In more practical terms, the computing overhead of running Airflow at small scale is significant. Systems that were designed to operate in the cloud such as AWS Step Functions or Azure Data Factory are much easier to run at low scale and consequently, are offered at a low price point.

Of course, those systems are not free software, but there is no reason a free software couldn't operate in the same way. Airflow could probably be reengineered to fit better into this computing framework, but it takes a lot of effort to both move a software package forward, introducing new abstractions, and maintain backwards compatibility.

Scaling up

Scaling up means using the same tool to solve bigger problems, different kinds of problems, or lots of small problems.

One way to solve bigger problems with Airflow is to call upon specialized services to do the heavy lifting, letting Airflow handle just the orchestration aspect. But where is the fun in that? And scaling down is still hard.

Astronomer, a commercial company that's betting big on Airflow and contributing significant resources to its development, is pushing for Airflow to do more, providing for example a Python library to make it easier to run ETL workflows within Airflow. There's a lot of competition in this area however, and perhaps users will choose software that doesn't put Airflow front and center, but merely offers it as one out of many backends. Also, the name "Astro" is used liberally by Astronomer to mean different things, suggesting that they're also not quite sure what this value proposition is all about.

Surviving the cloud

Ultimately, Airflow is no distributed compute engine. Activities in Airflow are just Python programs and there are no abstractions to enable pushdown optimizations, parallel processing or pluggable storage. This simplicity is a huge part of Airflow's success, but it's also what it keeps it from solving bigger problems, or more generic problems.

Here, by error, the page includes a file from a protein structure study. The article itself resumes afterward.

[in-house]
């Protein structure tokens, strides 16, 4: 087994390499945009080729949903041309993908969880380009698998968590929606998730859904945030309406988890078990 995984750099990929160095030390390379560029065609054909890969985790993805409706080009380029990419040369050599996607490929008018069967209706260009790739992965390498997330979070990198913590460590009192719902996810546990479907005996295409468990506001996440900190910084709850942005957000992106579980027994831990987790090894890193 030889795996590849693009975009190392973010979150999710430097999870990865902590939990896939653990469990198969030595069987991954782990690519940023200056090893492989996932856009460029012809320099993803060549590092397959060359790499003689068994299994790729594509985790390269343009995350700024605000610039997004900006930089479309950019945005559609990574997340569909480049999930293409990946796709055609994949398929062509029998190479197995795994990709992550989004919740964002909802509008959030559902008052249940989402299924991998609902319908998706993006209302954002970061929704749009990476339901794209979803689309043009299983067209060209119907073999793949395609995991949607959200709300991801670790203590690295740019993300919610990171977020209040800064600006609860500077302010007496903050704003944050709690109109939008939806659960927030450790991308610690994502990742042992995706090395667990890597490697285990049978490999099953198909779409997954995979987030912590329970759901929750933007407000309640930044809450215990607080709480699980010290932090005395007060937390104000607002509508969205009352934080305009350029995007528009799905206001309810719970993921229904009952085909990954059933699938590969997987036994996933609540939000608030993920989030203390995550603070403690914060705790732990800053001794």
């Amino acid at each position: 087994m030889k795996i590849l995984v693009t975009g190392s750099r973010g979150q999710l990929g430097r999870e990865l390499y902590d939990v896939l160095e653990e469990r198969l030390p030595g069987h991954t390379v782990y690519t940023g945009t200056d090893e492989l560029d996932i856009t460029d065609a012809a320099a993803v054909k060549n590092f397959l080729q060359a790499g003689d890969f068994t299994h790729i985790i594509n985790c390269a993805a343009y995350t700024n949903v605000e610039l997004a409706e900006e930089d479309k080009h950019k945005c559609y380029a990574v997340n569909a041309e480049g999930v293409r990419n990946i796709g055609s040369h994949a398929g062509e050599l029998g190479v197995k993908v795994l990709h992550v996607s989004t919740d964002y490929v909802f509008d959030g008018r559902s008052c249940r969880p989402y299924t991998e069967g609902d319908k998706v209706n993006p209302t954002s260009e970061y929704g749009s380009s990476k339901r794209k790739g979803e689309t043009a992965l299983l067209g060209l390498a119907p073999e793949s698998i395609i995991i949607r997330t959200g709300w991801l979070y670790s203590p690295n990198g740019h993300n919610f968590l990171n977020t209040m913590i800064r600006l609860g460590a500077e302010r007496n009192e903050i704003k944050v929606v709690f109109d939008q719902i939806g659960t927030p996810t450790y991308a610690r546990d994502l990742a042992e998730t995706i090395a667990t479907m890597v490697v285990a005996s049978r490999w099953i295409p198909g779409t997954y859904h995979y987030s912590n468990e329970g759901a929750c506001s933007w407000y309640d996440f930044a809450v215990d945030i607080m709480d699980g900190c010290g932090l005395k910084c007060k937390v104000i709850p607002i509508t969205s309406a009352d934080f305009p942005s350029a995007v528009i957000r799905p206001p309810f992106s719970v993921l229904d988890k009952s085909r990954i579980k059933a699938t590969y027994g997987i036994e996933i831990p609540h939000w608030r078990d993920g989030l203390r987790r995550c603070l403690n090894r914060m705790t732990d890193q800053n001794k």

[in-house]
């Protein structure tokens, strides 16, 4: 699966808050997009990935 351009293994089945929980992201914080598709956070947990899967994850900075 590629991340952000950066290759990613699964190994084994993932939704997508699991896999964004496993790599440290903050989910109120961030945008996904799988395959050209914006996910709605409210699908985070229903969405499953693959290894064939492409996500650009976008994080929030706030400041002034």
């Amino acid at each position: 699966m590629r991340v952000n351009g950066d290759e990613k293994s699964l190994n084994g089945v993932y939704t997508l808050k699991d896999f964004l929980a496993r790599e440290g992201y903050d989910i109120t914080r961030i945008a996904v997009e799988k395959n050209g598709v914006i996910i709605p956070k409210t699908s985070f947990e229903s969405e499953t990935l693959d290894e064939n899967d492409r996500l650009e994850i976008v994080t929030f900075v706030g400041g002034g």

The way software progresses is to find useful abstractions that help solve a class of problems. Airflow is still lacking in this regard, probably deliberately so, but part of the story is that Airflow is written in Python, a language that wasn't designed to support large programs or powerful abstractions, running on top of an operating platform that doesn't provide much functionality.

Running workloads in a cloud computing environment means renting resources efficiently. If a resource isn't used, turn it off. The operating platform or cloud fabric needs to support this sort of orchestration, or you will have to reinvent it at a higher layer, with a substantial overhead.

Not really able to scale down an individual "instance" of Airflow, there is an ongoing effort to implement multi-tenancy, still in a draft state. This work could definitely extend Airflow's shelf life, allowing it to better scale to enterprise needs without the overhead, but the road is long and there are architectural shortcomings that need to be addressed as well.

Wed, 13 April 202217:16:00 GMT

Automatic HTTPS on Kubernetes

The ingress controller supported by the Kubernetes project itself is nginx. And while there are recipes for setting up automated issuing of TLS certificates using free CAs such as Let's Encrypt, there are quite a few steps involved and you will need to deploy additional services to your cluster to make it work.